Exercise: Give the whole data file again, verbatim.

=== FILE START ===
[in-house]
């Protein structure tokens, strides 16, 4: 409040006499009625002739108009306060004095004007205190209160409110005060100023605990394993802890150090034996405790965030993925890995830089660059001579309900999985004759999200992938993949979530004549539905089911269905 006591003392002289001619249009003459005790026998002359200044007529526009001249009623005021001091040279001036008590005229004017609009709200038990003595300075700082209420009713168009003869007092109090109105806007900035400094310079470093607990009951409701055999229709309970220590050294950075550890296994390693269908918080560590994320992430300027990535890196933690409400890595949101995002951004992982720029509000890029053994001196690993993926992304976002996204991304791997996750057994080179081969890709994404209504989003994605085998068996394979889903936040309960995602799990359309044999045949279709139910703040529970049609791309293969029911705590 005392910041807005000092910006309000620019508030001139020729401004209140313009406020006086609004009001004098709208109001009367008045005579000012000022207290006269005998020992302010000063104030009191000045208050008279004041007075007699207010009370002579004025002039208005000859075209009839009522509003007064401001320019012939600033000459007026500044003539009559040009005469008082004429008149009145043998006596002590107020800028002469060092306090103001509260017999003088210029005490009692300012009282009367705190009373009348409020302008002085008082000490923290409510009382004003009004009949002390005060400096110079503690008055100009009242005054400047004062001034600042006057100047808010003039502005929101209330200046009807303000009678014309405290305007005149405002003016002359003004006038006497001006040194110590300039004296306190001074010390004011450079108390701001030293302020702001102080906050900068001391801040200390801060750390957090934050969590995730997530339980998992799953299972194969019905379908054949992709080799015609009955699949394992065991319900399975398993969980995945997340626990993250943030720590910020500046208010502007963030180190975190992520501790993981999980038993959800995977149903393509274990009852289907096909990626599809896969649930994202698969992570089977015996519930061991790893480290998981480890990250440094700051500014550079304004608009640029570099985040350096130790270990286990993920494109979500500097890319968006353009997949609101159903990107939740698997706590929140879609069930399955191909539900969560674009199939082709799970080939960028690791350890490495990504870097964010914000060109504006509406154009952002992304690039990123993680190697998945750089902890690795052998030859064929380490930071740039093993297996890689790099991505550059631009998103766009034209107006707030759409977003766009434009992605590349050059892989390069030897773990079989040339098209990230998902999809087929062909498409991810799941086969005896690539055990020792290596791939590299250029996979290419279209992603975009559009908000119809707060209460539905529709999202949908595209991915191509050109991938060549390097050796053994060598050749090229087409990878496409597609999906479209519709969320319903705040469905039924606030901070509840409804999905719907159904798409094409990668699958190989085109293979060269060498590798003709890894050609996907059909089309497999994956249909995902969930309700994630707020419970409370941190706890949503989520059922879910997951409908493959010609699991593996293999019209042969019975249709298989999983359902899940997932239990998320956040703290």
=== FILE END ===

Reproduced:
[in-house]
């Protein structure tokens, strides 16, 4: 409040006499009625002739108009306060004095004007205190209160409110005060100023605990394993802890150090034996405790965030993925890995830089660059001579309900999985004759999200992938993949979530004549539905089911269905 006591003392002289001619249009003459005790026998002359200044007529526009001249009623005021001091040279001036008590005229004017609009709200038990003595300075700082209420009713168009003869007092109090109105806007900035400094310079470093607990009951409701055999229709309970220590050294950075550890296994390693269908918080560590994320992430300027990535890196933690409400890595949101995002951004992982720029509000890029053994001196690993993926992304976002996204991304791997996750057994080179081969890709994404209504989003994605085998068996394979889903936040309960995602799990359309044999045949279709139910703040529970049609791309293969029911705590 005392910041807005000092910006309000620019508030001139020729401004209140313009406020006086609004009001004098709208109001009367008045005579000012000022207290006269005998020992302010000063104030009191000045208050008279004041007075007699207010009370002579004025002039208005000859075209009839009522509003007064401001320019012939600033000459007026500044003539009559040009005469008082004429008149009145043998006596002590107020800028002469060092306090103001509260017999003088210029005490009692300012009282009367705190009373009348409020302008002085008082000490923290409510009382004003009004009949002390005060400096110079503690008055100009009242005054400047004062001034600042006057100047808010003039502005929101209330200046009807303000009678014309405290305007005149405002003016002359003004006038006497001006040194110590300039004296306190001074010390004011450079108390701001030293302020702001102080906050900068001391801040200390801060750390957090934050969590995730997530339980998992799953299972194969019905379908054949992709080799015609009955699949394992065991319900399975398993969980995945997340626990993250943030720590910020500046208010502007963030180190975190992520501790993981999980038993959800995977149903393509274990009852289907096909990626599809896969649930994202698969992570089977015996519930061991790893480290998981480890990250440094700051500014550079304004608009640029570099985040350096130790270990286990993920494109979500500097890319968006353009997949609101159903990107939740698997706590929140879609069930399955191909539900969560674009199939082709799970080939960028690791350890490495990504870097964010914000060109504006509406154009952002992304690039990123993680190697998945750089902890690795052998030859064929380490930071740039093993297996890689790099991505550059631009998103766009034209107006707030759409977003766009434009992605590349050059892989390069030897773990079989040339098209990230998902999809087929062909498409991810799941086969005896690539055990020792290596791939590299250029996979290419279209992603975009559009908000119809707060209460539905529709999202949908595209991915191509050109991938060549390097050796053994060598050749090229087409990878496409597609999906479209519709969320319903705040469905039924606030901070509840409804999905719907159904798409094409990668699958190989085109293979060269060498590798003709890894050609996907059909089309497999994956249909995902969930309700994630707020419970409370941190706890949503989520059922879910997951409908493959010609699991593996293999019209042969019975249709298989999983359902899940997932239990998320956040703290």